Below are three brief excerpts from Chapter VI “The Dictatorship of the Proletariat,” of Russia Unveiled by Panaït Istrati , translated from the French by R.J.S. Curtis.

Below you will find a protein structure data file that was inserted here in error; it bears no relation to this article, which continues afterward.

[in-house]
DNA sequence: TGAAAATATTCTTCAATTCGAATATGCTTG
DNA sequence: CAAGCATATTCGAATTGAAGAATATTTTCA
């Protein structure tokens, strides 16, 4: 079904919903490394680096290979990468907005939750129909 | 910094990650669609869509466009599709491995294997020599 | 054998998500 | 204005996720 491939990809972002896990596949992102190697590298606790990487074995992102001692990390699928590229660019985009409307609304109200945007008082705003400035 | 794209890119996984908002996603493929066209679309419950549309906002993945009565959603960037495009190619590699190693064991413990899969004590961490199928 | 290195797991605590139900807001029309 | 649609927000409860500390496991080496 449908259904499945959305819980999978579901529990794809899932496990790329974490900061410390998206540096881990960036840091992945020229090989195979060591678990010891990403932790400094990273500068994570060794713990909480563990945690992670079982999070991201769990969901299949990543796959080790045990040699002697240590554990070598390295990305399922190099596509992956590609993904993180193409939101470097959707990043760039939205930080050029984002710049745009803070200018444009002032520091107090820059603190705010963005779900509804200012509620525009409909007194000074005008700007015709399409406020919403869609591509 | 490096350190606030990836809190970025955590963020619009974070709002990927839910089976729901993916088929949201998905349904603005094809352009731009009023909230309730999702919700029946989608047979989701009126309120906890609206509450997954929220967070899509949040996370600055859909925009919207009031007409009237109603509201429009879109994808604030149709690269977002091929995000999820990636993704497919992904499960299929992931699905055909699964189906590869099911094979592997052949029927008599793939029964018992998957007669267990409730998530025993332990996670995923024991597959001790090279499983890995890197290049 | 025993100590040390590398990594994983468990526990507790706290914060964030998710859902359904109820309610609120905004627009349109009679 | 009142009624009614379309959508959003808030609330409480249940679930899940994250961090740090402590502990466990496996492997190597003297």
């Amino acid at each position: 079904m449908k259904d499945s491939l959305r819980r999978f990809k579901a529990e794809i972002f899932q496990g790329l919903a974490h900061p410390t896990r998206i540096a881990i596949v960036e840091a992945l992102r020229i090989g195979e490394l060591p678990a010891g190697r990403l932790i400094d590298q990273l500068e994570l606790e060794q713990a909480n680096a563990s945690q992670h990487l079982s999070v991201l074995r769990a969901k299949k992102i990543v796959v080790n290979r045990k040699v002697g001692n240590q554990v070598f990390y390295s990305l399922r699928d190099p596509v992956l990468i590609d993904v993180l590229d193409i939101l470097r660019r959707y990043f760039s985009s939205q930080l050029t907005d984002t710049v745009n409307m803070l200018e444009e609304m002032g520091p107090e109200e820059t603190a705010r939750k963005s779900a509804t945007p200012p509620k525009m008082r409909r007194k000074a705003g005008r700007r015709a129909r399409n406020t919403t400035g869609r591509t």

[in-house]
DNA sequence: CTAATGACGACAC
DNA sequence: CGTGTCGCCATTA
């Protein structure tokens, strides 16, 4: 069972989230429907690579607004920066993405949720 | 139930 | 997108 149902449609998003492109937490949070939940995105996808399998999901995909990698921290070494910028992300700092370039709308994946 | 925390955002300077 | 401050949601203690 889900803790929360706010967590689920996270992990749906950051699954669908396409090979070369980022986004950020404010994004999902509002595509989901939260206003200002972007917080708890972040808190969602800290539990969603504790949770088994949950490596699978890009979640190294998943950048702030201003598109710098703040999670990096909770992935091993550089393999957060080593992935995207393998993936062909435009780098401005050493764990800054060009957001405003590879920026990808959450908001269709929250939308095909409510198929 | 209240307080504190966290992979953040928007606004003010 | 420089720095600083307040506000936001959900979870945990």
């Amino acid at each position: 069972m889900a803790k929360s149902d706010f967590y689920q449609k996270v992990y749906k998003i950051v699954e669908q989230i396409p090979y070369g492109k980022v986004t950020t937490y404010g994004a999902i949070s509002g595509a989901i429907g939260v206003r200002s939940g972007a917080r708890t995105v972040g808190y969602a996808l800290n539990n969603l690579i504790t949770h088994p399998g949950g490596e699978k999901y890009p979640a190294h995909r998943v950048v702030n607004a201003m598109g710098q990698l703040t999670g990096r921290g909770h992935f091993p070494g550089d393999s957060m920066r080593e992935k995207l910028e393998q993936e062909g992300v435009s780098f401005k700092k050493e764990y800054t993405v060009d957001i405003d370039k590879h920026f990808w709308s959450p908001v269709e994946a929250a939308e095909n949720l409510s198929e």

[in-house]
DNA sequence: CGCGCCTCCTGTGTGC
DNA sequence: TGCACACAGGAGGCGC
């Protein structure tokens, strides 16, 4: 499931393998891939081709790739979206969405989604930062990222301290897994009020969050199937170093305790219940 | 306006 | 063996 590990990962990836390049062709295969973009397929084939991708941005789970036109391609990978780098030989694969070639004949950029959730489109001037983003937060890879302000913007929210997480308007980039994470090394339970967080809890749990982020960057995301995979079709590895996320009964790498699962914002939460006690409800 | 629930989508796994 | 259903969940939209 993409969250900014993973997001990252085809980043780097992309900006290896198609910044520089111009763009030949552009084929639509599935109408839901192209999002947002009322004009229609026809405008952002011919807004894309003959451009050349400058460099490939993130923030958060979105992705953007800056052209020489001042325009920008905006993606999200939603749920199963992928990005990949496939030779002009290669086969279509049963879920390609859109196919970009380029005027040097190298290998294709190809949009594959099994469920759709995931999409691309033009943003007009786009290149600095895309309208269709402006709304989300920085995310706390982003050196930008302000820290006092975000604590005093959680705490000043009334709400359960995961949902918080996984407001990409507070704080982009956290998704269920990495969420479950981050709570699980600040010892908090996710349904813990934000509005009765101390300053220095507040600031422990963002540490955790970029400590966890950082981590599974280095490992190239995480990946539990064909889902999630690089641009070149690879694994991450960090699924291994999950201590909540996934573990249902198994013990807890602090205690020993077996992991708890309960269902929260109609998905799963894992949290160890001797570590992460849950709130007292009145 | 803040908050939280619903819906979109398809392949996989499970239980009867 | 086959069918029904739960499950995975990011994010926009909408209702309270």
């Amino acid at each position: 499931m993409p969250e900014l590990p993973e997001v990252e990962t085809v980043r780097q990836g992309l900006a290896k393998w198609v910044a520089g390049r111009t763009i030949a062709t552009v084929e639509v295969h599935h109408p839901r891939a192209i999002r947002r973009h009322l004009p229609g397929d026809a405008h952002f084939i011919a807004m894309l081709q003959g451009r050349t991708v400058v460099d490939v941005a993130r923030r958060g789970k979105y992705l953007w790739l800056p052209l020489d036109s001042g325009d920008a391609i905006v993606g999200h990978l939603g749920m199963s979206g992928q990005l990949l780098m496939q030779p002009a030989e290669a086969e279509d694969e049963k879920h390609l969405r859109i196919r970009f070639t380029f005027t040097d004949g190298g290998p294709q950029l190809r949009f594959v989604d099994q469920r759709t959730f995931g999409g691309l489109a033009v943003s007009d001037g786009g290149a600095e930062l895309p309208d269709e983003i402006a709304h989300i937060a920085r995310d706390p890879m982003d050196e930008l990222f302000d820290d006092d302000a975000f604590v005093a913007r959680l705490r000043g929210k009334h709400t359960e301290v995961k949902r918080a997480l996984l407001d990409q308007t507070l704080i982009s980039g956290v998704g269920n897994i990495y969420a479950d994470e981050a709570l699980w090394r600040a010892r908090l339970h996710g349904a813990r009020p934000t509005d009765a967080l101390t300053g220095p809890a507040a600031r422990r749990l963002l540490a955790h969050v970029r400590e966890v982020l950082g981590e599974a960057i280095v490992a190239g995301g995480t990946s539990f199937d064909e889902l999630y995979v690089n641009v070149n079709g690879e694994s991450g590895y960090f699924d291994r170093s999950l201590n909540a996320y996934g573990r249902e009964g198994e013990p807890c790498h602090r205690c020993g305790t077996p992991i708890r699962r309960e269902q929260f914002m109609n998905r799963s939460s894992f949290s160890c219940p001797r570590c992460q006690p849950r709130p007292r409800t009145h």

Apart from the militia entrusted with the maintenance of public order, the Soviet State keeps up a political and criminal police (the Opgu), and a permanent army. The Ogpu has the right of life and death over all citizens; it has the power to prosecute, arrest, and imprison any individual of whom the Secretariat of the Party wishes to be rid; it may judge him without witnesses, condemn him without proof, sentence him to lifelong exile, and banish him for ever from the face of the earth. There is no other example in bourgeois society of a police system with such extensive and complete authority; it might be termed the most “perfect” inquisitorial organization in the world’s history. At its command there is a close network of public and secret agents, paid officials, and willing informers, together with certain military forces which are directly under its orders and tactfully termed “special duty” or “vone” detachments. Its actual budget is unknown as it is maintained to a great extent with grants from secret funds, but in 1926 these were admitted to amount to 27,122,778 rubles (£904,000), besides 36,825,000 rubles (£1,227,500), which was the cost of the special military detachments (The “Finansovaya Gazette“, May 9th 1926). The Ogpu may, in the majority of cases, utilize as auxiliary agents all Communists and Comsomols, Soviet officials, the militia, and non-Communist members, as well as thousands and tens of thousands of factory, Trades Union, co-operative, and housing committees: they are all subdued by its all-powerful hand. In he towns, half the population spies on and informs against the other half. The Ogpu gives no account of its actions to anyone. In principle, it is only responsible to the the Council of People’s Commissaries, one of whom holds the office of Commissary of Justice. But as this Council, together with the executive body of the Ogpu, is nominated by the Secretariat, the latter serves as a cover for all the operation of the police by automatically giving them its approval through the Political Bureau. In other words, the Ogpu is not responsible to any authority but its own. By its orders, prisons, detention camps, and deportation centers are filled to overflowing with workmen, Communists, Socialists, Trades Union members, free-thinkers, Zionists, and even Tolstoyans—thousands of them all sentenced without any semblance of a trial.